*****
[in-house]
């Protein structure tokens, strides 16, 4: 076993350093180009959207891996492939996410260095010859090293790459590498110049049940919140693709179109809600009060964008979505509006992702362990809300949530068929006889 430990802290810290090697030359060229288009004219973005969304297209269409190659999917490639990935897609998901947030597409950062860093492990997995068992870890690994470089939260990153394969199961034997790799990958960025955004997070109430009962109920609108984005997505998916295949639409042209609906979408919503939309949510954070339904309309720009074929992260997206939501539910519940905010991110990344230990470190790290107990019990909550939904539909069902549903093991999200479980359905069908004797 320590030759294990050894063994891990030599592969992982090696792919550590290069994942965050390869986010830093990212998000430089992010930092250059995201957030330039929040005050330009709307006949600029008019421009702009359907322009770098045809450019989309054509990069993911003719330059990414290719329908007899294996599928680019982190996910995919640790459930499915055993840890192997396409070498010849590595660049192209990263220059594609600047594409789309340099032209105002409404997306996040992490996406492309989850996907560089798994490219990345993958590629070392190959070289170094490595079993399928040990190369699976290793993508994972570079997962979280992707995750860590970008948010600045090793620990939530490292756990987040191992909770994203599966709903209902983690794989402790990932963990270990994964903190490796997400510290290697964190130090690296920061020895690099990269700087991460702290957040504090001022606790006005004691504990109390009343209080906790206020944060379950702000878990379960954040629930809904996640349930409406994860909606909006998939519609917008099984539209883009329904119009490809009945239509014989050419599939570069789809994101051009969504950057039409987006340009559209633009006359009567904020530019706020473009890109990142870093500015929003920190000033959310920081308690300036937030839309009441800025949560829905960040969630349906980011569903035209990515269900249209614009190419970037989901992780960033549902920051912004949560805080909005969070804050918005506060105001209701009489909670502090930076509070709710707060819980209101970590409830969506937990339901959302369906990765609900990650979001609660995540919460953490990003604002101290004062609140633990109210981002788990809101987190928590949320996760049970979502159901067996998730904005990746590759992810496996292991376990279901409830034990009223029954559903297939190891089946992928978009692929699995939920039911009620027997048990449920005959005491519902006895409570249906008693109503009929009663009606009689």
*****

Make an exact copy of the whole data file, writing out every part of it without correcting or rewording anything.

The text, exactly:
[in-house]
């Protein structure tokens, strides 16, 4: 076993350093180009959207891996492939996410260095010859090293790459590498110049049940919140693709179109809600009060964008979505509006992702362990809300949530068929006889 430990802290810290090697030359060229288009004219973005969304297209269409190659999917490639990935897609998901947030597409950062860093492990997995068992870890690994470089939260990153394969199961034997790799990958960025955004997070109430009962109920609108984005997505998916295949639409042209609906979408919503939309949510954070339904309309720009074929992260997206939501539910519940905010991110990344230990470190790290107990019990909550939904539909069902549903093991999200479980359905069908004797 320590030759294990050894063994891990030599592969992982090696792919550590290069994942965050390869986010830093990212998000430089992010930092250059995201957030330039929040005050330009709307006949600029008019421009702009359907322009770098045809450019989309054509990069993911003719330059990414290719329908007899294996599928680019982190996910995919640790459930499915055993840890192997396409070498010849590595660049192209990263220059594609600047594409789309340099032209105002409404997306996040992490996406492309989850996907560089798994490219990345993958590629070392190959070289170094490595079993399928040990190369699976290793993508994972570079997962979280992707995750860590970008948010600045090793620990939530490292756990987040191992909770994203599966709903209902983690794989402790990932963990270990994964903190490796997400510290290697964190130090690296920061020895690099990269700087991460702290957040504090001022606790006005004691504990109390009343209080906790206020944060379950702000878990379960954040629930809904996640349930409406994860909606909006998939519609917008099984539209883009329904119009490809009945239509014989050419599939570069789809994101051009969504950057039409987006340009559209633009006359009567904020530019706020473009890109990142870093500015929003920190000033959310920081308690300036937030839309009441800025949560829905960040969630349906980011569903035209990515269900249209614009190419970037989901992780960033549902920051912004949560805080909005969070804050918005506060105001209701009489909670502090930076509070709710707060819980209101970590409830969506937990339901959302369906990765609900990650979001609660995540919460953490990003604002101290004062609140633990109210981002788990809101987190928590949320996760049970979502159901067996998730904005990746590759992810496996292991376990279901409830034990009223029954559903297939190891089946992928978009692929699995939920039911009620027997048990449920005959005491519902006895409570249906008693109503009929009663009606009689």